The Showdown – The 2003 World Title Decided In One Heat

This August, halfway through the ASP WCT year, Andy Irons looked unstoppable. He’d just won the Quiksilver Pro France (his fourth contest in eight events), and it seemed as if the world title was pretty much in the bag with a 700-point lead. “All I really wanted to do when the year began was defend my title well and stay in the race,” said Irons after the French final. “I’m just having such a good year, so hopefully it goes through to Hawai’i where the title will be crowned.”

Two weeks later Kelly Slater won Mundaka; Andy lost in the first round to another event-sponsor wild card (Nate Yeomans). It was his third loss to a wild card, including losing to his brother Bruce at Lower Trestles. The race was back on and Kelly had a second-half comeback in full motion with a follow-up win in Brazil. Going into the Sunset Beach event, the eleventh of twelve stops, Kelly turned the tide, and created a seemingly insurmountable 600-point lead. Avoiding the hoopla, Kelly was trying to keep his head straight going into the second event of the Triple Crown: “I’m in a good place, and I’ve just got to think about what I can do in my heats at Sunset, what direction the swell is, what board I’m gonna ride—all that stuff. I’m just trying to be prepared and not get too stressed out about the situation. I have to surf like I’m coming from behind and not like I’m leading.”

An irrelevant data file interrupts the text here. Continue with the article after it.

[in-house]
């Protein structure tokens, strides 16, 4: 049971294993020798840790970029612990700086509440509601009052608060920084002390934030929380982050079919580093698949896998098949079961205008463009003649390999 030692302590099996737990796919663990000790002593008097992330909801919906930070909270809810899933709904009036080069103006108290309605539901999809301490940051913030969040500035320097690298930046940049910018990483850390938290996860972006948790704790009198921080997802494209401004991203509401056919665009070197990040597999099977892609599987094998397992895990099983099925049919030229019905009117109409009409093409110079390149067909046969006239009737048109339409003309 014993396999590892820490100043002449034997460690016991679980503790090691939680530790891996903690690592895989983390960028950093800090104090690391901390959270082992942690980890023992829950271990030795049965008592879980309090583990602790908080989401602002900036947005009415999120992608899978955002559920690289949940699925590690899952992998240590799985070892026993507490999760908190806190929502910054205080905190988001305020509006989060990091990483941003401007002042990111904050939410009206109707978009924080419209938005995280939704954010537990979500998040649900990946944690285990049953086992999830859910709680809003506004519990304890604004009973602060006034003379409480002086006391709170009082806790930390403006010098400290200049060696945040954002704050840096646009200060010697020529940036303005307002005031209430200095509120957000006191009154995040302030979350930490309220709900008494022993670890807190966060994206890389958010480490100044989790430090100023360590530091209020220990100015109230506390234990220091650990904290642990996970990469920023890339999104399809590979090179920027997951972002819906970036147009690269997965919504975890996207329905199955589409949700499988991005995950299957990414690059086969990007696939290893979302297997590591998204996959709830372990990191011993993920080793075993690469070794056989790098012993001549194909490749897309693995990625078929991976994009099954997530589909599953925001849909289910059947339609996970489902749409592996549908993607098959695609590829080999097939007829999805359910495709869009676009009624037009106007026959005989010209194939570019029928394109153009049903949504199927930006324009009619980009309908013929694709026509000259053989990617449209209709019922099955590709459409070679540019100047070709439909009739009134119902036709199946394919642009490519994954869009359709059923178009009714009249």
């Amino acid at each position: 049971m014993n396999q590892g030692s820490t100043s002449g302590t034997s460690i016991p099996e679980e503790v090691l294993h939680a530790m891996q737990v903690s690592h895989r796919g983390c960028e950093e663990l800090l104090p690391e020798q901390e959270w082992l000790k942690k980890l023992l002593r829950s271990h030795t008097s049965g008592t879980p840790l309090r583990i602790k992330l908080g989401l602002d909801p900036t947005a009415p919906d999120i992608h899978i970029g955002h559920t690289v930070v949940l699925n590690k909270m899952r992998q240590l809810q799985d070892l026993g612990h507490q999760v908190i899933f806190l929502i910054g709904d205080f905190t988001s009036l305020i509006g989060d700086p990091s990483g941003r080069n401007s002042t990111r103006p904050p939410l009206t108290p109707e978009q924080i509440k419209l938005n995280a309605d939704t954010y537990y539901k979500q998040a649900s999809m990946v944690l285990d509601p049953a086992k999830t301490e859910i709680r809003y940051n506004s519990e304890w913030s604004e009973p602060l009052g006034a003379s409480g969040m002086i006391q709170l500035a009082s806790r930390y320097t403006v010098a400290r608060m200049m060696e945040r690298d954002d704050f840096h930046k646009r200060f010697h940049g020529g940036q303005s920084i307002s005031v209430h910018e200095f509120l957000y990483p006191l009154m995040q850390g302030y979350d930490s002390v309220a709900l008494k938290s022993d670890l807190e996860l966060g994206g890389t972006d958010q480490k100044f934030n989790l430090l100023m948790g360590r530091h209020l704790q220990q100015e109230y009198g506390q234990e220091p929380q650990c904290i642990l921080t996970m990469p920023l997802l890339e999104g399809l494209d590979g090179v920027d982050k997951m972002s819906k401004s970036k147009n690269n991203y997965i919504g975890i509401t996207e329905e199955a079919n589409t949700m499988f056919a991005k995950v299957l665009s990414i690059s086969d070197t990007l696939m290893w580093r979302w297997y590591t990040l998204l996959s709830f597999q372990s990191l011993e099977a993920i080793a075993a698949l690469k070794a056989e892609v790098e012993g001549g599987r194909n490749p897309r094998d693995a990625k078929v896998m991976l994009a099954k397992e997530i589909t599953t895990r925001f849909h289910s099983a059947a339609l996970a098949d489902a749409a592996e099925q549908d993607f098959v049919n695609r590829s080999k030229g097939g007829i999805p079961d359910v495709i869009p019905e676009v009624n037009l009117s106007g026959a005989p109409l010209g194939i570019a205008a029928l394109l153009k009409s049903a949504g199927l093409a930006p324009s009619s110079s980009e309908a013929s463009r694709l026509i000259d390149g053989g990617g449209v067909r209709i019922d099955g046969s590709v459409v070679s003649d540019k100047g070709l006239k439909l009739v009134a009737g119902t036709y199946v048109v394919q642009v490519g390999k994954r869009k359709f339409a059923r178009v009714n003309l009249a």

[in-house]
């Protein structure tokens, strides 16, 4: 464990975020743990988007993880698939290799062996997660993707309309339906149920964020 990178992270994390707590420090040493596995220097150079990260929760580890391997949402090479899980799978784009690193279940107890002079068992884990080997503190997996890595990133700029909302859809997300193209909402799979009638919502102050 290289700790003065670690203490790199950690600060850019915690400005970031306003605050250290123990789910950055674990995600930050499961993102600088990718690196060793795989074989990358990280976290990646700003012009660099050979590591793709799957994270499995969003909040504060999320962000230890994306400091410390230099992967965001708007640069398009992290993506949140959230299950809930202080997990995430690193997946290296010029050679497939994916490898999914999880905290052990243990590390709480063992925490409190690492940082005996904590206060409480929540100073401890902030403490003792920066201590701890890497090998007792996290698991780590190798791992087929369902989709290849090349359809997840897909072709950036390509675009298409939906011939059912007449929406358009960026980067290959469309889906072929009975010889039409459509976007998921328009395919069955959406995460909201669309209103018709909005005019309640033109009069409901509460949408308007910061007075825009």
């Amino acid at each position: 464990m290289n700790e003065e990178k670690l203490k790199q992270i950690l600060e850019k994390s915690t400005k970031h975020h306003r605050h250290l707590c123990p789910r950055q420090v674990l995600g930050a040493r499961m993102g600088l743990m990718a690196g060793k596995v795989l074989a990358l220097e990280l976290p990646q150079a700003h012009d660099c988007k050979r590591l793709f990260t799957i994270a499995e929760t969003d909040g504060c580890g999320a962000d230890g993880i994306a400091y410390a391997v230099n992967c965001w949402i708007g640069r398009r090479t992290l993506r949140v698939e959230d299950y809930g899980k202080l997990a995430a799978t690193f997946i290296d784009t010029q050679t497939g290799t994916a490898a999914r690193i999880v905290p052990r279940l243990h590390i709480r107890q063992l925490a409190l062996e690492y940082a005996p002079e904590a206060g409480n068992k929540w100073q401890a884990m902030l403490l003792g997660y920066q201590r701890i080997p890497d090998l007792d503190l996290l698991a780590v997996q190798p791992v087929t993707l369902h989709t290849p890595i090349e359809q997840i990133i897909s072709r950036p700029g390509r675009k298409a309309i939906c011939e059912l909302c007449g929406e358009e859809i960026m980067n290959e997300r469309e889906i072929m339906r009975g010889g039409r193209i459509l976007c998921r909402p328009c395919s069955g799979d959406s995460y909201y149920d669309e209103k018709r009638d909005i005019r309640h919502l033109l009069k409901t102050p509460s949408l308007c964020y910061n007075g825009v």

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He also knew it wouldn’t come down to Sunset. “Probably Pipe,” said Kelly when asked which event would decide the world title. “If we were to be in this position ten times going into Sunset, I’m sure it would come down to Pipe eight or nine times. I would bet it would come down to Pipe.”

Maybe Kelly saw it coming. After his clinic in the first round of the Rip Curl Pro at Sunset, the stage was set for the Kelly Slater/Andy Irons showdown to move into the third round in eight- to ten-foot surf. It was expected that Kelly would just keep going through and both him and Andy would meet in the final. He was the fourth heat of the round and looking at competing against Kalani Robb, Jake “The Snake” Paterson, and Tahiti’s Manoa Drollet—all accomplished big-wave surfers and extremely tough at Sunset. After a wave-starved heat, Kelly found himself needing a six with five minutes left—usually no reason for him to panic. But Sunset let him down and any hopes of an early thriller died when the last set of the heat came up riderless—Kelly had lost.

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Going into the final against Paterson, Shane Dorian, and Taj Burrow, Irons found out he could be 78 points ahead with a win and 96 points behind with a second place. In slithered “The Snake.” Raised in the roaring surf of Western Australia, charging Sunset with reckless abandon seemed to be his goal and an early lead was his reward. Irons answered with the only perfect ten of the contest, but still required a 7.64 to catch the Snake and never got it—he’d have to settle for second.